Loudoun’s state of local emergency, prompted by the COVID-19 pandemic and first declared on March 17, 2020, ended last Tuesday, just a couple of weeks short of its two-year anniversary.
News of a new virus spotted in China had been circulating since late 2019, but life in the U.S. largely proceeded as normal. The first case of “coronavirus disease 2019” was announced in Loudoun on March 10, 2020. On March 16, 2020, Loudoun County Administrator Tim Hemstreet issued a declaration of local emergency. Supervisors followed that up with a confirming vote the next day, launching the county government into one of its largest-ever undertakings.
By the end of the month, there were 87 known cases of COVID-19 in Loudoun. As of March 8, the Virginia Department of Health reported more than 66,000 cases in Loudoun, and 368 deaths attributable to the disease.
In the two years that followed, Loudoun County used its emergency powers to launch a whole-of-government fight against the pandemic—ranging from bringing government meetings into the 21st century with electronic public participation, operating to massive testing and vaccination sites, to dispersing millions of dollars in grants to help businesses and nonprofits coping with the pandemic.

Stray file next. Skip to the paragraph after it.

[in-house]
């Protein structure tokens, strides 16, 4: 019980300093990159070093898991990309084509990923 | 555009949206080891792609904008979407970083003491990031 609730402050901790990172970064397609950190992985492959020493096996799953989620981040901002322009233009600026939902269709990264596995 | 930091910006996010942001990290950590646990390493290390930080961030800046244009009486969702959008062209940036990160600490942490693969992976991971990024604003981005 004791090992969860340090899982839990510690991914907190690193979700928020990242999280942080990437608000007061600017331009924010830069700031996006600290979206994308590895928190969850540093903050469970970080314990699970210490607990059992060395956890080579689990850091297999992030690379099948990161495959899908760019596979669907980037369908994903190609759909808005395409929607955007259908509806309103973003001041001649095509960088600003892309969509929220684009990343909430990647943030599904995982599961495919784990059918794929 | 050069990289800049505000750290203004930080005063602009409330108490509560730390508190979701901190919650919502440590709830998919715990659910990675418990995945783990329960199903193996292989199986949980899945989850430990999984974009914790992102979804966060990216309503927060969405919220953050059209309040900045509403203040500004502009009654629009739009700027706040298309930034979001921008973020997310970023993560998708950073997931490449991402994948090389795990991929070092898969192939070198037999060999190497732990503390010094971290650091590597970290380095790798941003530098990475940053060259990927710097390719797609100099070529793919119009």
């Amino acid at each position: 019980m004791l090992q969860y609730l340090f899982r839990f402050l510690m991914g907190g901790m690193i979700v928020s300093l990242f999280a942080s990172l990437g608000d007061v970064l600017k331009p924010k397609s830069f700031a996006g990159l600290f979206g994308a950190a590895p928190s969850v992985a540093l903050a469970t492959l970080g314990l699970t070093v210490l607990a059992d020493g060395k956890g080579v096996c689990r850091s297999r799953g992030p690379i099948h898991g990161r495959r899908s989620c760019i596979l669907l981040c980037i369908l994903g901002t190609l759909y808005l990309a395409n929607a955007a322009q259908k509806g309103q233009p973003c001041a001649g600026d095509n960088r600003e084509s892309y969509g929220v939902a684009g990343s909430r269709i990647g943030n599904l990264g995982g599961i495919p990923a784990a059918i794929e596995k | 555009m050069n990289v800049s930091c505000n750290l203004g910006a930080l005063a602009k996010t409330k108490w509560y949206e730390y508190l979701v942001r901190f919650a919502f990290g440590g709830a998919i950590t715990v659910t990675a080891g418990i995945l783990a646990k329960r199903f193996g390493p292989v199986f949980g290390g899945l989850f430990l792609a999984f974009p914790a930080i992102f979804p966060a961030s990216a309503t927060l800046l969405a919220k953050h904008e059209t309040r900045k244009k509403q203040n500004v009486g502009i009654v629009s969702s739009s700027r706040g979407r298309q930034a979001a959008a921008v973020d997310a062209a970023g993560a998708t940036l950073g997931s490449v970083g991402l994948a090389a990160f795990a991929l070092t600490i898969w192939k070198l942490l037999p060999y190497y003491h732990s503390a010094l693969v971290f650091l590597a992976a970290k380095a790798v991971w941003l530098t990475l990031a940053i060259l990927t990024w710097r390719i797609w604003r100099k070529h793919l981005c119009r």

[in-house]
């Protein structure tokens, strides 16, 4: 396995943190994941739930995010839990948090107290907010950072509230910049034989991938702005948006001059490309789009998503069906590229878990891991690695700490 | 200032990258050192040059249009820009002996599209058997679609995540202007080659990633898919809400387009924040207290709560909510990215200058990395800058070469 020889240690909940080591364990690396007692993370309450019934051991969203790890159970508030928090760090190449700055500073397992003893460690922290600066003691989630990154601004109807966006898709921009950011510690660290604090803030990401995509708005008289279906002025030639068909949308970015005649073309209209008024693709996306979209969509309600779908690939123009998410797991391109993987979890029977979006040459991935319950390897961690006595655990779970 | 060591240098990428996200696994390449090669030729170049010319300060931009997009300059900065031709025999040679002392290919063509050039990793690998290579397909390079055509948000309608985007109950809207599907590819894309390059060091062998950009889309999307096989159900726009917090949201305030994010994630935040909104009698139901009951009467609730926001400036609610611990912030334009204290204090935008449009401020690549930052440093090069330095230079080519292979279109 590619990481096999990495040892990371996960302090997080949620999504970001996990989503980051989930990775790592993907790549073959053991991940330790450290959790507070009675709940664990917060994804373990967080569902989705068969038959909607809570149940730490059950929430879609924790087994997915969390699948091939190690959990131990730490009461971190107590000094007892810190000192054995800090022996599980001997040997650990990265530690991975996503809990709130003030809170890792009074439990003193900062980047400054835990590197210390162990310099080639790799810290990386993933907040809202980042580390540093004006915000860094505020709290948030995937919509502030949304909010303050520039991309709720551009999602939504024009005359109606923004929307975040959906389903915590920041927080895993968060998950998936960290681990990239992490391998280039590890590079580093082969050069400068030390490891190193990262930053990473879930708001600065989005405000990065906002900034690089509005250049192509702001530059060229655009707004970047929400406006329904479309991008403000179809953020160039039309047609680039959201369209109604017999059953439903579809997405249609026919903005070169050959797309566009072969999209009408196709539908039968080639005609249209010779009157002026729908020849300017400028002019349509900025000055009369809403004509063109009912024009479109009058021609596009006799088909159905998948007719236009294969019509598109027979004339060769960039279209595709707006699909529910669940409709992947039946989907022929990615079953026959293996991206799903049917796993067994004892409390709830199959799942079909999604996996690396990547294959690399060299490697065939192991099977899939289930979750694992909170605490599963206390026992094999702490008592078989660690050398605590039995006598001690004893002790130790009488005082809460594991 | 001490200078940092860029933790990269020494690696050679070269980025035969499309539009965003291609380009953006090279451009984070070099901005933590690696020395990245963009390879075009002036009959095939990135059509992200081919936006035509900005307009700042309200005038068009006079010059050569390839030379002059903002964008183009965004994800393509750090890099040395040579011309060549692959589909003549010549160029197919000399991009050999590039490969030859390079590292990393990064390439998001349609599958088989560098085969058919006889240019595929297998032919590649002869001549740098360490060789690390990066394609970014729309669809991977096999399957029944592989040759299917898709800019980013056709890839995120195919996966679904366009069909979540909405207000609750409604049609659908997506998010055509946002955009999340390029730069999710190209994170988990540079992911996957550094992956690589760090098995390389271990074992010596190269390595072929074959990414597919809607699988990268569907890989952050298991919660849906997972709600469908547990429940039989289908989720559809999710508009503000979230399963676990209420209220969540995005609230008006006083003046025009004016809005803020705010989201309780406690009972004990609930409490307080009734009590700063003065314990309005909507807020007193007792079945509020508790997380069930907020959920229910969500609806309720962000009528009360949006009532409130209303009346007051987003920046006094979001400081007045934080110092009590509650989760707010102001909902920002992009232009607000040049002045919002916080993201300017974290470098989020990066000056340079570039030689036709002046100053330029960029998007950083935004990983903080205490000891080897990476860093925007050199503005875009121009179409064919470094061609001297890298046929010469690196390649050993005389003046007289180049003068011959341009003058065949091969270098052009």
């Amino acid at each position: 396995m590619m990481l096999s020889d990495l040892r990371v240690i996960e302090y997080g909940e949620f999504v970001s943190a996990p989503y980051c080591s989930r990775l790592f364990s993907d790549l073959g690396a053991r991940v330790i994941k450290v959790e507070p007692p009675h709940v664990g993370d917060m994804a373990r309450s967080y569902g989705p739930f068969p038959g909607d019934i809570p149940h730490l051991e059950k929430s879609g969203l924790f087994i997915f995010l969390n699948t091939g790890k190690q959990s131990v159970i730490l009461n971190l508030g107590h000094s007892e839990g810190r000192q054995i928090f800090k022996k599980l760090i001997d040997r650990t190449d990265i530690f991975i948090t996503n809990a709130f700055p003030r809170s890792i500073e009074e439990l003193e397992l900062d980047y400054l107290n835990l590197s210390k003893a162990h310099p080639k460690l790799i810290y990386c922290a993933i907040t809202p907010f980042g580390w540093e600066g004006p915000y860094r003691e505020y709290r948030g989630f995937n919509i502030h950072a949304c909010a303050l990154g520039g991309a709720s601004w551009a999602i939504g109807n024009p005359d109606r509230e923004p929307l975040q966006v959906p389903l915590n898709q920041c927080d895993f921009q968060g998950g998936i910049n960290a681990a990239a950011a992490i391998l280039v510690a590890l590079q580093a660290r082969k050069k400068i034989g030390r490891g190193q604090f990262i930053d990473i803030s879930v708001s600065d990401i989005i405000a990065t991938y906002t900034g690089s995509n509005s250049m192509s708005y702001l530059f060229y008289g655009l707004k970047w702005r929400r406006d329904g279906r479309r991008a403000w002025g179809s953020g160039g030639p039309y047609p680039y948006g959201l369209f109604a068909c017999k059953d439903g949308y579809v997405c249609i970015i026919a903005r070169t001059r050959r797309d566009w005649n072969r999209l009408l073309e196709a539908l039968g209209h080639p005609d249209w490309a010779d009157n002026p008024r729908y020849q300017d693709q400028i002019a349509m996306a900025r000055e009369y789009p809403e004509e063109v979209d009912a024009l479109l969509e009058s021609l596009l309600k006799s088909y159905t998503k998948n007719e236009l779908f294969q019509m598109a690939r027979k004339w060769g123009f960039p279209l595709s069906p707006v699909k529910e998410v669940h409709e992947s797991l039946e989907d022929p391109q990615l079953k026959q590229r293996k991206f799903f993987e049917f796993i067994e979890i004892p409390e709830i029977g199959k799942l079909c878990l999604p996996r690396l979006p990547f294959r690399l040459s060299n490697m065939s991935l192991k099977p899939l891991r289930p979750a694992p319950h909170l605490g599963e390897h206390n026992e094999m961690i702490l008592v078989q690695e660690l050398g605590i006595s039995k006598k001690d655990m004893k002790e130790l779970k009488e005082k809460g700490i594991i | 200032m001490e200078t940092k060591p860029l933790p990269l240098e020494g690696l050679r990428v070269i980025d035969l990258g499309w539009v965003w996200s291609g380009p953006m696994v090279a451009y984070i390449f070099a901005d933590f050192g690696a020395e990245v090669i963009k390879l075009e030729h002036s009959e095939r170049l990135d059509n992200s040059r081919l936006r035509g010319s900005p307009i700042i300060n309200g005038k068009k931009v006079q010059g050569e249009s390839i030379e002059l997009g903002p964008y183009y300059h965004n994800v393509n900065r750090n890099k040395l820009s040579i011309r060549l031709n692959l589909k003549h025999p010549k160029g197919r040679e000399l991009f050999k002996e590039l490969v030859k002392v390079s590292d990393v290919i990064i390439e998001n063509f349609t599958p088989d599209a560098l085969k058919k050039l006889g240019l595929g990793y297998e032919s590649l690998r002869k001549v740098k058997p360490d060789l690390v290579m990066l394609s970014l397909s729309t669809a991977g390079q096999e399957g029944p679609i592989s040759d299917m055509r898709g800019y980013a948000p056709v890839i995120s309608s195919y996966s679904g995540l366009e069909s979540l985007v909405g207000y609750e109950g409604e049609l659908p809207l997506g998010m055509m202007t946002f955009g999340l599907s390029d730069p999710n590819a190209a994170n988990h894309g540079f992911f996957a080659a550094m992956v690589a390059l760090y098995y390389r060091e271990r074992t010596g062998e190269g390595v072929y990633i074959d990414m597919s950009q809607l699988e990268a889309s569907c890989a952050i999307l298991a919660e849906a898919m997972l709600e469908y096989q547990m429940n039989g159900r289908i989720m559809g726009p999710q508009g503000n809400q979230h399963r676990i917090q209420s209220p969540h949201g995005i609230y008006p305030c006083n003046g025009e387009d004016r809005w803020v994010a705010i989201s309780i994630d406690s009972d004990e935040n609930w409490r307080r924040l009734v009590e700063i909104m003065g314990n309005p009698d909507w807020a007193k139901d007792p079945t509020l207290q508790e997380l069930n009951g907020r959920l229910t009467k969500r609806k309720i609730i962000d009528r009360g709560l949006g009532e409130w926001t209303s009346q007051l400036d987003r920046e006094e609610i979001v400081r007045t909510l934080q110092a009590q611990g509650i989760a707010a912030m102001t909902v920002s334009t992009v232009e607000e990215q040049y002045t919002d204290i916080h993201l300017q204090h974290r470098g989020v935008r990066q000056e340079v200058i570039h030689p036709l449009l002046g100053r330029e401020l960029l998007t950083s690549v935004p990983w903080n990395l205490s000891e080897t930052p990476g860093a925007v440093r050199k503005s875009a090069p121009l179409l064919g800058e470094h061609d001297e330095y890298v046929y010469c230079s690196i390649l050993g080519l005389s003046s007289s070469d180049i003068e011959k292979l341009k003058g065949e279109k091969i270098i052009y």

The pandemic also thrust into the spotlight one person who previously seldom made headlines: Loudoun Health Department Director Dr. David Goodfriend. He gave elected leaders and the public constant updates and fielded questions from media. And when COVID-19 vaccines came to Loudoun, he was the first person to get a shot, inviting news cameras into the county’s first mass vaccination site to watch.
When COVID-19 arrived, Goodfriend said, in some ways public health officials were ready—particularly in Loudoun, home to Dulles Airport where any disease in the world could conceivably come off a plane onto U.S. soil. Loudoun has long had plans for health emergencies—and has faced health scares before.